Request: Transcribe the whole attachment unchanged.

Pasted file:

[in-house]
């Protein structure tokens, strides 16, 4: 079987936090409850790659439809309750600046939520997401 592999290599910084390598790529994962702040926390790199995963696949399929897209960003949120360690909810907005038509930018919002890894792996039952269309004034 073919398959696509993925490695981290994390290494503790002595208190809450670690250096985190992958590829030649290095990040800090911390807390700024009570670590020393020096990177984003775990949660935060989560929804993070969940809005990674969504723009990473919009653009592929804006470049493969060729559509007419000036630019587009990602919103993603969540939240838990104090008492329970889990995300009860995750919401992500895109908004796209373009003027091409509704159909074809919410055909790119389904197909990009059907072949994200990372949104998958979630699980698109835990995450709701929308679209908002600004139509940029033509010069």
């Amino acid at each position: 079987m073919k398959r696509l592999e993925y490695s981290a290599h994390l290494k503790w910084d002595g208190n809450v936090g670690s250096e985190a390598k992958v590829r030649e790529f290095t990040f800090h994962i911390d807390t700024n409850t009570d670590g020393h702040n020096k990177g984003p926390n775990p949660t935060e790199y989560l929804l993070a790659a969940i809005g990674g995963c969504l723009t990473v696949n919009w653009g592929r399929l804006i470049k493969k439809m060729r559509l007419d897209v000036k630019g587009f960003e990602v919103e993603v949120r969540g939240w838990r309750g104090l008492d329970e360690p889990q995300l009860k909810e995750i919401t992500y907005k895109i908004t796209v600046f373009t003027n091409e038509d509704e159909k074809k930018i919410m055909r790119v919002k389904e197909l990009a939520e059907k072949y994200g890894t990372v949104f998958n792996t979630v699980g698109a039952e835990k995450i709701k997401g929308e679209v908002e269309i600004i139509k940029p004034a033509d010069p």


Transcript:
[in-house]
């Protein structure tokens, strides 16, 4: 079987936090409850790659439809309750600046939520997401 592999290599910084390598790529994962702040926390790199995963696949399929897209960003949120360690909810907005038509930018919002890894792996039952269309004034 073919398959696509993925490695981290994390290494503790002595208190809450670690250096985190992958590829030649290095990040800090911390807390700024009570670590020393020096990177984003775990949660935060989560929804993070969940809005990674969504723009990473919009653009592929804006470049493969060729559509007419000036630019587009990602919103993603969540939240838990104090008492329970889990995300009860995750919401992500895109908004796209373009003027091409509704159909074809919410055909790119389904197909990009059907072949994200990372949104998958979630699980698109835990995450709701929308679209908002600004139509940029033509010069």
């Amino acid at each position: 079987m073919k398959r696509l592999e993925y490695s981290a290599h994390l290494k503790w910084d002595g208190n809450v936090g670690s250096e985190a390598k992958v590829r030649e790529f290095t990040f800090h994962i911390d807390t700024n409850t009570d670590g020393h702040n020096k990177g984003p926390n775990p949660t935060e790199y989560l929804l993070a790659a969940i809005g990674g995963c969504l723009t990473v696949n919009w653009g592929r399929l804006i470049k493969k439809m060729r559509l007419d897209v000036k630019g587009f960003e990602v919103e993603v949120r969540g939240w838990r309750g104090l008492d329970e360690p889990q995300l009860k909810e995750i919401t992500y907005k895109i908004t796209v600046f373009t003027n091409e038509d509704e159909k074809k930018i919410m055909r790119v919002k389904e197909l990009a939520e059907k072949y994200g890894t990372v949104f998958n792996t979630v699980g698109a039952e835990k995450i709701k997401g929308e679209v908002e269309i600004i139509k940029p004034a033509d010069p």